Before we finish with the subject of modern prophecy, I do plan to deal with the question of Spurgeon's opinion on private revelation. (This is one of only three or four issues on which I would dare to disagree at all with the Prince of Preachers, and it turns out to be a fairly minor disagreement.)
I'll also recount how Jonathan Edwards and George Whitefield disagreed on the question of private messages from Godand how Cotton Mather's faith was nearly shaken when he believed God had guaranteed him specific answers to certain prayers, but then those answers never materialized. I also intend to comment on Henry Blackaby's paradigm for being "led" by the Spirit in Experiencing God. If interest in this subject is sustained long enough, I may also point out some examples of how subjective impressions "from God" are the basis for some of Bill Gothard's most questionable teachings.
But everything in its time.
Today I want to pick up on something I said yesterday: I remarked on how commonplace and how easy it is for modern prophets to reinterpret, twist, and radically reshape their own prophecies in their blind desperation to manufacture "fulfillments" for bogus forecasts.
Want a specific case in point?
One of the best-known and most notorious examples of this began in the late 1970s, when Oral Roberts claimed he saw an enormous vision of Jesus, 900 feet tall. Roberts said the colossal apparition ordered him to build a hospitala 60-story structure in south Tulsa. It was to be called "The City of Faith."
Roberts built the building, but no more than three floors of the skyscraper were ever used as a hospital. More than a decade after the original vision of the 900-foot Jesus, 80 percent of that immense building was still vacant and had never had any tenants.
The promised cure for cancer never materialized, either.
By January of 1987 the City of Faith was burdened with so much debt that Oral Roberts announced to the world that the Lord had visited him again. This time, he said the Lord told him that unless Oral raised eight million dollars to pay off the debt within two months, the televangelist would die. The great Oral Roberts Death Watch of 1987 became one of the biggest religious news stories of the year.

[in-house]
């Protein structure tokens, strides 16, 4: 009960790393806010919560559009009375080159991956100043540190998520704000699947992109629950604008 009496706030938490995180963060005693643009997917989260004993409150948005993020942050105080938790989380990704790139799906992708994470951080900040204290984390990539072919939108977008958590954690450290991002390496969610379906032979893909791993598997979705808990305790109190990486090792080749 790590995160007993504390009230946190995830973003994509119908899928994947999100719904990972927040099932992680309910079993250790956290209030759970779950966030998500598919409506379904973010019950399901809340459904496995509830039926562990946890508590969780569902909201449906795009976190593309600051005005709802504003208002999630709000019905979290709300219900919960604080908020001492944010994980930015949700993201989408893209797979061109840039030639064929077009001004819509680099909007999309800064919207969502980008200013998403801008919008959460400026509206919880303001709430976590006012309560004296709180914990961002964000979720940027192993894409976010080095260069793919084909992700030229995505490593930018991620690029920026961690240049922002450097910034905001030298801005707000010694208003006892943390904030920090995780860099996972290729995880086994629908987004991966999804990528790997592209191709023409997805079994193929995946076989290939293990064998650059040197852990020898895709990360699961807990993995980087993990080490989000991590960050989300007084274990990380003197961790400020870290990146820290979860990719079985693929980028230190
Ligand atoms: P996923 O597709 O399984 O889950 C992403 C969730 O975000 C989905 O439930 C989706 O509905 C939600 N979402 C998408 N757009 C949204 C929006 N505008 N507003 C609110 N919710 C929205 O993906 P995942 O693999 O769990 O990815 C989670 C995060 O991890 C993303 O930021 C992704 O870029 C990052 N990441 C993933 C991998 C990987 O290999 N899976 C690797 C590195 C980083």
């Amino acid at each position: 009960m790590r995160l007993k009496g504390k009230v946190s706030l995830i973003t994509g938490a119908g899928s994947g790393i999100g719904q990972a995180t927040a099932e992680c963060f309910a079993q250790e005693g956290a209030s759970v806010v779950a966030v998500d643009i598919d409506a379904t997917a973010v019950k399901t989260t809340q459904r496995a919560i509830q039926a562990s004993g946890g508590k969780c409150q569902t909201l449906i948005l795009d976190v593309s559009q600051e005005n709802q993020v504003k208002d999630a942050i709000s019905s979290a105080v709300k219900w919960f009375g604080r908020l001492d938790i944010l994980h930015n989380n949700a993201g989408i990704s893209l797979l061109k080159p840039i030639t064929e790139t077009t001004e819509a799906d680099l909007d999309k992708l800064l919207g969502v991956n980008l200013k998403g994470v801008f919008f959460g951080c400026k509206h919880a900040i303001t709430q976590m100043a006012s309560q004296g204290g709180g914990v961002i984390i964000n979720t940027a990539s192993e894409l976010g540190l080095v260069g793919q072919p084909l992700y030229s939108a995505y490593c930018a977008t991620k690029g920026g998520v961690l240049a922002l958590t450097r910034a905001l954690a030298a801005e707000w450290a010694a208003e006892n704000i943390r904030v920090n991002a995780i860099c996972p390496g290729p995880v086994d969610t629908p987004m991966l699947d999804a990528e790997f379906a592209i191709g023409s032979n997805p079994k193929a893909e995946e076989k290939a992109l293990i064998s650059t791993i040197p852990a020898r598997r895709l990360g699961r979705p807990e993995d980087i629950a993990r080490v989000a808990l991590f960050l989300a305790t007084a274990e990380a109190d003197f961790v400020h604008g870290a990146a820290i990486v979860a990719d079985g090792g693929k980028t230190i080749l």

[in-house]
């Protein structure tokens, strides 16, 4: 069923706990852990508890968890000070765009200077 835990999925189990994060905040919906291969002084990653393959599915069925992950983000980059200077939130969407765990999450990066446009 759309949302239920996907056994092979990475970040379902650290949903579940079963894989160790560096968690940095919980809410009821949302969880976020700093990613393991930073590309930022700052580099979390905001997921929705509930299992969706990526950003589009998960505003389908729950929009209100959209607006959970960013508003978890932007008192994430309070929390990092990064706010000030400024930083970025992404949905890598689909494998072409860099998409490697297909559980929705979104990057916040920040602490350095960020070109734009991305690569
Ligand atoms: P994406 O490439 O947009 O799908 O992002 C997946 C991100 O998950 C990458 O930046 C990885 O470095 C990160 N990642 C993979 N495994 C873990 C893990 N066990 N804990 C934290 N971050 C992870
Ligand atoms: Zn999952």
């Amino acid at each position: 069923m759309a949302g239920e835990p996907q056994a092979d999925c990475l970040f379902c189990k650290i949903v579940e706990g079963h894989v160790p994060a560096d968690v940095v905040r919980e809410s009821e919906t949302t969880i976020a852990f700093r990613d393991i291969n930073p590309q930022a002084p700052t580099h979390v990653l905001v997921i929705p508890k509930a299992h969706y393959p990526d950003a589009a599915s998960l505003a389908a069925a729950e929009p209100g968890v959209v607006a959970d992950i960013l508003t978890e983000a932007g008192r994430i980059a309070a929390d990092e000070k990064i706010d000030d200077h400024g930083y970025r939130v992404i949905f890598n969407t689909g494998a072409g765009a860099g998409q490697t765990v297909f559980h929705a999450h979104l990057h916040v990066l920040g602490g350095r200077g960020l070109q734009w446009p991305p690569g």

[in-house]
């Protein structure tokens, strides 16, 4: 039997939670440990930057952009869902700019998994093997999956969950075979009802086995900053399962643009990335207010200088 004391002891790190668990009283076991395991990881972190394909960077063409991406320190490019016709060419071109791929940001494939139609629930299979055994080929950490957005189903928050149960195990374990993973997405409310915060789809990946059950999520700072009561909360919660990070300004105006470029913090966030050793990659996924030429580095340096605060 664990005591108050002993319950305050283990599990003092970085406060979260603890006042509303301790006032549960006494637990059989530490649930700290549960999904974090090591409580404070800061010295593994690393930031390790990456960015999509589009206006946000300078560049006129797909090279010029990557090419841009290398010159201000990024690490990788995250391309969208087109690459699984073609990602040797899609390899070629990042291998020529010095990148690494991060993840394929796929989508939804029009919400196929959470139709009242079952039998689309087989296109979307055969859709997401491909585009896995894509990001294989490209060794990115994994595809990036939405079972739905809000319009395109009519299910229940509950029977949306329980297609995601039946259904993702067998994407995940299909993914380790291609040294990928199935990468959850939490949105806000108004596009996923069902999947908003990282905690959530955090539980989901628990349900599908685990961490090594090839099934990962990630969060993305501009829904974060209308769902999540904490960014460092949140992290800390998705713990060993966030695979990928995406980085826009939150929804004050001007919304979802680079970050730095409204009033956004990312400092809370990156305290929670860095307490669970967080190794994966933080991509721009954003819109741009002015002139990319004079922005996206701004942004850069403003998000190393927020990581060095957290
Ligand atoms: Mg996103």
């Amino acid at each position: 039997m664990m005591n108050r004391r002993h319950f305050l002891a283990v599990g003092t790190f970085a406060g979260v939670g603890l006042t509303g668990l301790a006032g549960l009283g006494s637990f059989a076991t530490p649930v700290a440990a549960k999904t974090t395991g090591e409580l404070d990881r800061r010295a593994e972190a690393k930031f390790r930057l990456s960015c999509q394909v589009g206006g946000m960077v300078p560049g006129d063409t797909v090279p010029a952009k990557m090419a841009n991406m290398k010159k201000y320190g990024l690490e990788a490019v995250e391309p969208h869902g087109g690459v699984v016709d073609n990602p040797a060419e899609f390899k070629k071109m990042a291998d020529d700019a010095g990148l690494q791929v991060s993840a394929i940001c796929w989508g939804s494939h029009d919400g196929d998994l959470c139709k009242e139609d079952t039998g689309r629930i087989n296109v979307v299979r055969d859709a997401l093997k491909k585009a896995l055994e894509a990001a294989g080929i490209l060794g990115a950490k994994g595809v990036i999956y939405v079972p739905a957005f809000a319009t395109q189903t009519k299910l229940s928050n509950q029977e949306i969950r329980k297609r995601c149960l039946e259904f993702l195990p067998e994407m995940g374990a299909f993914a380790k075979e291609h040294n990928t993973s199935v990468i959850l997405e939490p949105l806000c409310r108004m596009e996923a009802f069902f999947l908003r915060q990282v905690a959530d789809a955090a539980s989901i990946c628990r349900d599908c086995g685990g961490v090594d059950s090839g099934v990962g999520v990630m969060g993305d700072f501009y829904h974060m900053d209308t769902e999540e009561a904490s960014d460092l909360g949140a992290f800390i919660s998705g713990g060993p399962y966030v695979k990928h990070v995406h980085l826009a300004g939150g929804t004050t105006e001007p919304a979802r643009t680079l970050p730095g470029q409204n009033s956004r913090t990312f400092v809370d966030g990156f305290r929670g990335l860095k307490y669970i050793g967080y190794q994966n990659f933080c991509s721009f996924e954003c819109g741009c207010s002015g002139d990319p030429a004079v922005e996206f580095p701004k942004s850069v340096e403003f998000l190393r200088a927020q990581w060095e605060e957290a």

In the final hour before the deadline, a dog-track owner in Florida gave Oral Roberts a check for the money he needed. (I suppose at least part of the complex prophecy was therefore "fulfilled" when Oral Roberts survived.)
But to this day, Oral Roberts insists that all his predictions about "The City of Faith" were legitimate prophecies. Genuine messages from God. In 1989, Roberts explained to Charisma magazine that despite appearances, the City-of-Faith fiasco completely accomplished everything God really intended all along. Roberts said God had finally given him a new message that explained the whole thing:
God said in my spirit, "I had you build the City of Faith large enough to capture the imagination of the entire world . . . . I did not want this revelation localized in Tulsa, however. . . . "
As clearly in my spirit as I've ever heard Him, the Lord gave me an impression. "You and your partners have merged prayer and medicine for the entire world, for the church world and for all generations," He said. "It is done."